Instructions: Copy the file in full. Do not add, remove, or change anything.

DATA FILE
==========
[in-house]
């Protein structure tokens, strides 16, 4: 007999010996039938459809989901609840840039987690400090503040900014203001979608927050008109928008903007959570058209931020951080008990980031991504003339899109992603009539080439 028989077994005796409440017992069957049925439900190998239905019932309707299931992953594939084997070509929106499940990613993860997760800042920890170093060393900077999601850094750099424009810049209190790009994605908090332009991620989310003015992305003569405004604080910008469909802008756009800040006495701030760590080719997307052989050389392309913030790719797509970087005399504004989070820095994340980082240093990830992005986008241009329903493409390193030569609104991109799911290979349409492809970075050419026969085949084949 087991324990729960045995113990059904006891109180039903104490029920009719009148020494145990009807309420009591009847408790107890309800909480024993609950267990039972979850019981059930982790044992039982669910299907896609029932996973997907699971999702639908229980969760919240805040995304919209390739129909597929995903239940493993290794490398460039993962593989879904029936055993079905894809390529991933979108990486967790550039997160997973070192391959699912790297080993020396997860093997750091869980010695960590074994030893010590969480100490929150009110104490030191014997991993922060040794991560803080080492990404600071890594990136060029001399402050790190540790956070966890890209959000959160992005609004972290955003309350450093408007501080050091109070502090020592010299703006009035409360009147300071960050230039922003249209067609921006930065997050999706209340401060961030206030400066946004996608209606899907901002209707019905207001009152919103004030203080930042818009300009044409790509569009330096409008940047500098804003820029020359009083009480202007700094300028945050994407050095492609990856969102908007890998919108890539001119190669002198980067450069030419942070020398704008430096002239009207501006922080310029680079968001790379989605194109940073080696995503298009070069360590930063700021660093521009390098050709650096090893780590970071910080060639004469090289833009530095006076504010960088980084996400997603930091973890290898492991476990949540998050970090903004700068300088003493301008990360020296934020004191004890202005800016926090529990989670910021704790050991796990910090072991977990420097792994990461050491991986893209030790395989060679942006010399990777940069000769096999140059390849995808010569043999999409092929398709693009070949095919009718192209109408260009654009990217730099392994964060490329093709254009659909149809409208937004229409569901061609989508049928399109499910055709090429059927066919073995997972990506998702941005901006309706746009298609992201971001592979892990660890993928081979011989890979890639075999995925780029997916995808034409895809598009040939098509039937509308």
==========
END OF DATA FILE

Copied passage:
[in-house]
């Protein structure tokens, strides 16, 4: 007999010996039938459809989901609840840039987690400090503040900014203001979608927050008109928008903007959570058209931020951080008990980031991504003339899109992603009539080439 028989077994005796409440017992069957049925439900190998239905019932309707299931992953594939084997070509929106499940990613993860997760800042920890170093060393900077999601850094750099424009810049209190790009994605908090332009991620989310003015992305003569405004604080910008469909802008756009800040006495701030760590080719997307052989050389392309913030790719797509970087005399504004989070820095994340980082240093990830992005986008241009329903493409390193030569609104991109799911290979349409492809970075050419026969085949084949 087991324990729960045995113990059904006891109180039903104490029920009719009148020494145990009807309420009591009847408790107890309800909480024993609950267990039972979850019981059930982790044992039982669910299907896609029932996973997907699971999702639908229980969760919240805040995304919209390739129909597929995903239940493993290794490398460039993962593989879904029936055993079905894809390529991933979108990486967790550039997160997973070192391959699912790297080993020396997860093997750091869980010695960590074994030893010590969480100490929150009110104490030191014997991993922060040794991560803080080492990404600071890594990136060029001399402050790190540790956070966890890209959000959160992005609004972290955003309350450093408007501080050091109070502090020592010299703006009035409360009147300071960050230039922003249209067609921006930065997050999706209340401060961030206030400066946004996608209606899907901002209707019905207001009152919103004030203080930042818009300009044409790509569009330096409008940047500098804003820029020359009083009480202007700094300028945050994407050095492609990856969102908007890998919108890539001119190669002198980067450069030419942070020398704008430096002239009207501006922080310029680079968001790379989605194109940073080696995503298009070069360590930063700021660093521009390098050709650096090893780590970071910080060639004469090289833009530095006076504010960088980084996400997603930091973890290898492991476990949540998050970090903004700068300088003493301008990360020296934020004191004890202005800016926090529990989670910021704790050991796990910090072991977990420097792994990461050491991986893209030790395989060679942006010399990777940069000769096999140059390849995808010569043999999409092929398709693009070949095919009718192209109408260009654009990217730099392994964060490329093709254009659909149809409208937004229409569901061609989508049928399109499910055709090429059927066919073995997972990506998702941005901006309706746009298609992201971001592979892990660890993928081979011989890979890639075999995925780029997916995808034409895809598009040939098509039937509308």